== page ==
By Liselotte Vanophem
“Too busy”, “Too Tired”, “Not enough money”. There are always moments in our lives that we think that all the problems of the world are resting on our shoulders.
Most of the time that’s not the case and films like the one from Paul Marques Duarte (“Sauver sa peau”, “Louis dans tous les sens”) about illegal immigration make us realize that our lives aren’t as bad as we think and feel.
In “Harbor” (original title: “Find Harbour For A Day”), English teacher Adèle (Marie Bunel) is taking her school children to a trip to the United Kingdom and they’re on their way to the ferry to Bournemouth. Everything seems to be going fine until a 15 year old boy jumps in front of their bus. Luckily no one gets hurt.
Still shaken up about what could have happened, Adèle and her children make their way to security. They see the same young boy again. This time, he’s trying to fit into their class to get on the ferry. Adèle knows that if she takes the boy, who has no papers, on the ferry with them that this would be illegal. Her teacher’s instinct rules over that thought and so she gets him on board.
It seems that the boy isn’t talkative at all and so connecting with him is harder than Adèle thought it would be. While she’s trying to do everything she can to get through to the boy, he’s doing things he’s not supposed to do. Going to places on the boat where he shouldn’t be.
It all goes sideways during one night when he’s caught by the security because he was on forbidden ground. What will happen to him and Adèle now that her actions are about to be revealed?
While there’s no “based on real-life events” sign at the beginning of the film, this movie is partly based on reality. Director Duarte mentioned that when he was helping at the refugee camp in Calais, he met a young boy who wanted to go to the United Kingdom illegally.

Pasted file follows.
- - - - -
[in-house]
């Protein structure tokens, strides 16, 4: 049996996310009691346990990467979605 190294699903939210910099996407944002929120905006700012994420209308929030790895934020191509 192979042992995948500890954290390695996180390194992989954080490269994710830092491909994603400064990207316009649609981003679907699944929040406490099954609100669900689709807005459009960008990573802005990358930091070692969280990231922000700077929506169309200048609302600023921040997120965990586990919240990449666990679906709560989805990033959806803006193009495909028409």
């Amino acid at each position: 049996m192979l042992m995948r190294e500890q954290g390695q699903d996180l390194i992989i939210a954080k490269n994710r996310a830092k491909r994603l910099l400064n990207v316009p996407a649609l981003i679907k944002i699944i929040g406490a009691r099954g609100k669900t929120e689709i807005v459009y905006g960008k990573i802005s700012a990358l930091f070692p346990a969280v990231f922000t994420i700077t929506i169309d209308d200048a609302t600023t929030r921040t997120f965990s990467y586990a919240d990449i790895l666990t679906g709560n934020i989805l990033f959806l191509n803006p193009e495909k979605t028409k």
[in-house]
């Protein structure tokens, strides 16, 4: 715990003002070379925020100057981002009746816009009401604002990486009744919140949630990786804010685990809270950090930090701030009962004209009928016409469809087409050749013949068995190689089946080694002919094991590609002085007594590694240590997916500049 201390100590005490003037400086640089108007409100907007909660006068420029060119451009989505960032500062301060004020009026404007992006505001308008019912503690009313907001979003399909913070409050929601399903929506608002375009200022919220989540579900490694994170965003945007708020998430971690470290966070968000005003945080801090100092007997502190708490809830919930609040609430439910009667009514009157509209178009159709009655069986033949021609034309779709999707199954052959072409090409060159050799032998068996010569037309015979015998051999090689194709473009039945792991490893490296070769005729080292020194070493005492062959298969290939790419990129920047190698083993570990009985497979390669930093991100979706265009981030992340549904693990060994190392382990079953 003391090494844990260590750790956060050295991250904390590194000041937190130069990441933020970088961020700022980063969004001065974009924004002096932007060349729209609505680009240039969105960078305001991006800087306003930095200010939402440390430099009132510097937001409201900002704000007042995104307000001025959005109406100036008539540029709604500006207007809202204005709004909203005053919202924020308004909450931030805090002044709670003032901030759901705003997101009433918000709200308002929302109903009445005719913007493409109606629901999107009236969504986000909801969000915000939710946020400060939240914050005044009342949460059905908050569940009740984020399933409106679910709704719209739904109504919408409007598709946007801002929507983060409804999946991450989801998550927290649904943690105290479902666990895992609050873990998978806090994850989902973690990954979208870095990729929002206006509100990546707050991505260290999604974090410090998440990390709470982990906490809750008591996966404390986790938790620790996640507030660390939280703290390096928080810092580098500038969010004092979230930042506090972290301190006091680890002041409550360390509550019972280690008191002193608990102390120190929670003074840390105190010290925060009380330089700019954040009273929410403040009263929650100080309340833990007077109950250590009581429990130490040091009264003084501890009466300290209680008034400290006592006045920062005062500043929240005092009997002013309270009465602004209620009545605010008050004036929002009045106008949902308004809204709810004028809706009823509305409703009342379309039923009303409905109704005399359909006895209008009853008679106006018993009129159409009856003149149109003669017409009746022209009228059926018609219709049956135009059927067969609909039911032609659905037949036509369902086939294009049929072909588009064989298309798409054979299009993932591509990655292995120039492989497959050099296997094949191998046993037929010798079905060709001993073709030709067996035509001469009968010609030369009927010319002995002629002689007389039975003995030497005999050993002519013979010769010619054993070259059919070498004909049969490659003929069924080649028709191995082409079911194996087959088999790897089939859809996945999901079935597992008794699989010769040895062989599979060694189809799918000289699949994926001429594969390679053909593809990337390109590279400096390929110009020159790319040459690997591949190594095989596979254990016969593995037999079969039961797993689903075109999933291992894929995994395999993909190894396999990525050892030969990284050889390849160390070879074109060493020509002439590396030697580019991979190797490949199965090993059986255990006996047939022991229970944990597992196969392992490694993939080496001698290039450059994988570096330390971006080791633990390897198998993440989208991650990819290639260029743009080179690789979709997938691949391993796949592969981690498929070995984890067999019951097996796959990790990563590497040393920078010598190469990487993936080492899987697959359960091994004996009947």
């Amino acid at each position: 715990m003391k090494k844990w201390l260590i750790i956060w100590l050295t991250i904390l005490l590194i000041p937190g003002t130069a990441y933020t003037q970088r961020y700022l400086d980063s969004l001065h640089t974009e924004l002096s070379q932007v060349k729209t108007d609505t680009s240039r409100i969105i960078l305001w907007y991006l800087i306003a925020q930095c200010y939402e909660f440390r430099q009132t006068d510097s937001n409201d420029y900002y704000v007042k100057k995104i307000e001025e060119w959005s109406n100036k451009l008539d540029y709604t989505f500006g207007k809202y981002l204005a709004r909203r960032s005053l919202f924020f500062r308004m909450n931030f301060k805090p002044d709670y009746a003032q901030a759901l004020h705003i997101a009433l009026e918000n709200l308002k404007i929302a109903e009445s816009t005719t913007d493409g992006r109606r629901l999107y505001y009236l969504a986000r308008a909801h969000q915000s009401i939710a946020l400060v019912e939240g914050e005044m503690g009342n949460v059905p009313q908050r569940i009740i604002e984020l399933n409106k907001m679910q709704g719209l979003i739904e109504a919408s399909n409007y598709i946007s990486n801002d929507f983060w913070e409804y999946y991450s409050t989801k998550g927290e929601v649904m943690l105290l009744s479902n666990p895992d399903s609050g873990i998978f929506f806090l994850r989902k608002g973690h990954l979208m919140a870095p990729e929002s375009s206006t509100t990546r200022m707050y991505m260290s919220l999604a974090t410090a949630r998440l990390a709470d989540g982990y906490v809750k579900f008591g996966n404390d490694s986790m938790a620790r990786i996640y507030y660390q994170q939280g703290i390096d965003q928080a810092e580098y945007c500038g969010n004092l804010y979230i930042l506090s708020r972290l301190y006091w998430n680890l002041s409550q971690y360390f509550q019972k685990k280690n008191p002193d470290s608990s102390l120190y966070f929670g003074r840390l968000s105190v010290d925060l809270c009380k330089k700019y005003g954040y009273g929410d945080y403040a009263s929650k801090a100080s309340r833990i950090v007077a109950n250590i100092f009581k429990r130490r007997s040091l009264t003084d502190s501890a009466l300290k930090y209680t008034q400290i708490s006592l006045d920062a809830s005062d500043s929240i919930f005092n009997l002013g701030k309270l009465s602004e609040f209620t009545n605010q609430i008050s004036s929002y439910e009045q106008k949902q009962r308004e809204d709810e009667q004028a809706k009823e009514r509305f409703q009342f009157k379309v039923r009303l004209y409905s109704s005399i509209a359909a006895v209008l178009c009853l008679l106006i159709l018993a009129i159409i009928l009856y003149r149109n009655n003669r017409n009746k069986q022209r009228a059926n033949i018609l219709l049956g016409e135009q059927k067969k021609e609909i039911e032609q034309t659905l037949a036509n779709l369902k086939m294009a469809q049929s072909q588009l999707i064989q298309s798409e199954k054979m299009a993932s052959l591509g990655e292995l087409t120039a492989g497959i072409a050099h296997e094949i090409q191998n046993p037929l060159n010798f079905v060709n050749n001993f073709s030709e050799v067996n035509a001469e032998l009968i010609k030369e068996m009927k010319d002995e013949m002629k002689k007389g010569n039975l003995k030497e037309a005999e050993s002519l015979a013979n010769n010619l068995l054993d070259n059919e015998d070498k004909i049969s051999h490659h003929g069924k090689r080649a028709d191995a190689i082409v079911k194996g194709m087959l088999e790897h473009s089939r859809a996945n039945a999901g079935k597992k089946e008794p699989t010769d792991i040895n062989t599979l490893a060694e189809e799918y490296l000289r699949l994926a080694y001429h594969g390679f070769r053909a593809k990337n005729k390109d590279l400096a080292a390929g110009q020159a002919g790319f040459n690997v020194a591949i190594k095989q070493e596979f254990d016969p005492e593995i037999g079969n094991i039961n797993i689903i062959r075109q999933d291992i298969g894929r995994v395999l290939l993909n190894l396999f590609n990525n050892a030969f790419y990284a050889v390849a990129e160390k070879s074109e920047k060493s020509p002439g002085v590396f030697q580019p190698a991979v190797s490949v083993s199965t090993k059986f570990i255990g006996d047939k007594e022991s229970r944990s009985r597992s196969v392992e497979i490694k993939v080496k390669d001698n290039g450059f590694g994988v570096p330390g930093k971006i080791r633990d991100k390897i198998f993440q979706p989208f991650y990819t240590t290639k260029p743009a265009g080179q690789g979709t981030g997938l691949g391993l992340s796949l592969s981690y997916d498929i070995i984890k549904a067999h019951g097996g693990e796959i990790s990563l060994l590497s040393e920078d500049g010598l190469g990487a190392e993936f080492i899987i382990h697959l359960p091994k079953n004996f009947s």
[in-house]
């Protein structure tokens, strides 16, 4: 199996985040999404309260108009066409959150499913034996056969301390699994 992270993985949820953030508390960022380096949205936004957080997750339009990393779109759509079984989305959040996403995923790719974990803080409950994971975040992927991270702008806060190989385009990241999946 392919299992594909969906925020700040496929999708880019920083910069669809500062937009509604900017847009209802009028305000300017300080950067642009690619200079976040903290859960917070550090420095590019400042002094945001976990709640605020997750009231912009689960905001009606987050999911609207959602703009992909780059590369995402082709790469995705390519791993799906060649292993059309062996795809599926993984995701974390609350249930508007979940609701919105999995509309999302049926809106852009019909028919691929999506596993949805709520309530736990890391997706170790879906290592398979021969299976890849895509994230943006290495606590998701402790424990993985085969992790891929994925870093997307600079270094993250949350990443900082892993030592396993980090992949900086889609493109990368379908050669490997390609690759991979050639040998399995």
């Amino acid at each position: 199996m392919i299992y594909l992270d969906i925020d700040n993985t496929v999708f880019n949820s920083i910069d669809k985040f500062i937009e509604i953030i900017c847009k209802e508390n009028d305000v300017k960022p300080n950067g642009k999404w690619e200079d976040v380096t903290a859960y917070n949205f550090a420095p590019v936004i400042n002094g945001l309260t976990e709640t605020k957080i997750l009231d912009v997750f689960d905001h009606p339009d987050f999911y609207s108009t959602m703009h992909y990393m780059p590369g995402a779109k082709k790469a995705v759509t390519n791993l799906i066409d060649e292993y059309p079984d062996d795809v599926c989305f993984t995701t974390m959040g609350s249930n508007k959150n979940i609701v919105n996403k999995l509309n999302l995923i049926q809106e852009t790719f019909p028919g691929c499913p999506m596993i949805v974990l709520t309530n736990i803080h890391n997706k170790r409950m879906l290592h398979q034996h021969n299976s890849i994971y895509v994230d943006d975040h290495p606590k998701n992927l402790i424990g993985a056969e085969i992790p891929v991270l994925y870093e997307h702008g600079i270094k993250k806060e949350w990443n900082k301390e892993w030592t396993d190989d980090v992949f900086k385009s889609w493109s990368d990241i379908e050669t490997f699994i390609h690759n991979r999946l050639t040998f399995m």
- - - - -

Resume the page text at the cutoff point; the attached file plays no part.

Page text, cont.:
Duarte helped in out by helping him apply for asylum in France because that would be much safer. Together with co-writer Blandine Jet, Duarte decided to turn this real-life experience into a short film. An emotional short film that was created in very special ways.
First of all, the casting was a little bit unusual, especially for the leading character Adèle. Duarte tells us that he contacted the well-known French actress Marie Bunel (“Midnight Dreamers”, “Accidental Family”) via a Facebook message. To his surprise, she got back to him with the question to send her over the script. The rest is history!
According to Duarte himself, not a lot of famous French actors are still doing short movies and independent films so he found himself very lucky. Even more so because Bunel puts on a wonderful and immersive performance as the caring and worrying teacher who would do everything for her kids.
For the casting of the children, it was the regular casting. Seeing a lot of children of which some already acted and some didn’t. Eventually, Duarte decided to go for an existing class to portray the school children in this film. For them, it felt like an adventure. Thanks to the fact that the children already knew each other gives this film a more authentic vibe. It could have been you and me when we were younger.
What an adventure it was! During our interview, Duarte told us that they made the ferry trip between France and England more than ten times. Filming on the ferry was difficult. Not only because of the size of it but also because eventually, people got seasick.
Despite those difficulties, the director would do it again in the same way and we can only approve that. It was all filmed in real life and there were no special effects visible in this short movie. Because of this approach, we get the feeling that we’re on that boat and that we’re part of the class.
After travelling around the world to promote his film, Duarte was very excited to screen it at the Raindance Film Festival on the 22 nd of September 2019. If you didn’t have the chance to catch it there, then we hope for you that “Harbor” will head to a film festival close to you because you need the opportunity to catch this wonderful, beautiful and emotional short film.
Originally published at https://www.ocmoviereviews.com on September 26, 2019.